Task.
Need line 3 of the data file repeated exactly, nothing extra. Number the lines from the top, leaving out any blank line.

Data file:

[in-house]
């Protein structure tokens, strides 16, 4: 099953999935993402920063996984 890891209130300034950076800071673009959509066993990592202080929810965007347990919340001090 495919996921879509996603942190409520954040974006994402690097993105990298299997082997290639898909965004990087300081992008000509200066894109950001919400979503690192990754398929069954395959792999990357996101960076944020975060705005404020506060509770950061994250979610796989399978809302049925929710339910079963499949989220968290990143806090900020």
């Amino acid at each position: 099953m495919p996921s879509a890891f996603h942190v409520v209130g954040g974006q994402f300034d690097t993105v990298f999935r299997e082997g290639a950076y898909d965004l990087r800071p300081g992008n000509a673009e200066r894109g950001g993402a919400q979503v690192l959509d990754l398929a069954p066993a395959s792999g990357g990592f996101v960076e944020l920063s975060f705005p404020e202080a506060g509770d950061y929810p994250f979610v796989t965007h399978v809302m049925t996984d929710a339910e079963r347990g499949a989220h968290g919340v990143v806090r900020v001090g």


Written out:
């Amino acid at each position: 099953m495919p996921s879509a890891f996603h942190v409520v209130g954040g974006q994402f300034d690097t993105v990298f999935r299997e082997g290639a950076y898909d965004l990087r800071p300081g992008n000509a673009e200066r894109g950001g993402a919400q979503v690192l959509d990754l398929a069954p066993a395959s792999g990357g990592f996101v960076e944020l920063s975060f705005p404020e202080a506060g509770d950061y929810p994250f979610v796989t965007h399978v809302m049925t996984d929710a339910e079963r347990g499949a989220h968290g919340v990143v806090r900020v001090g």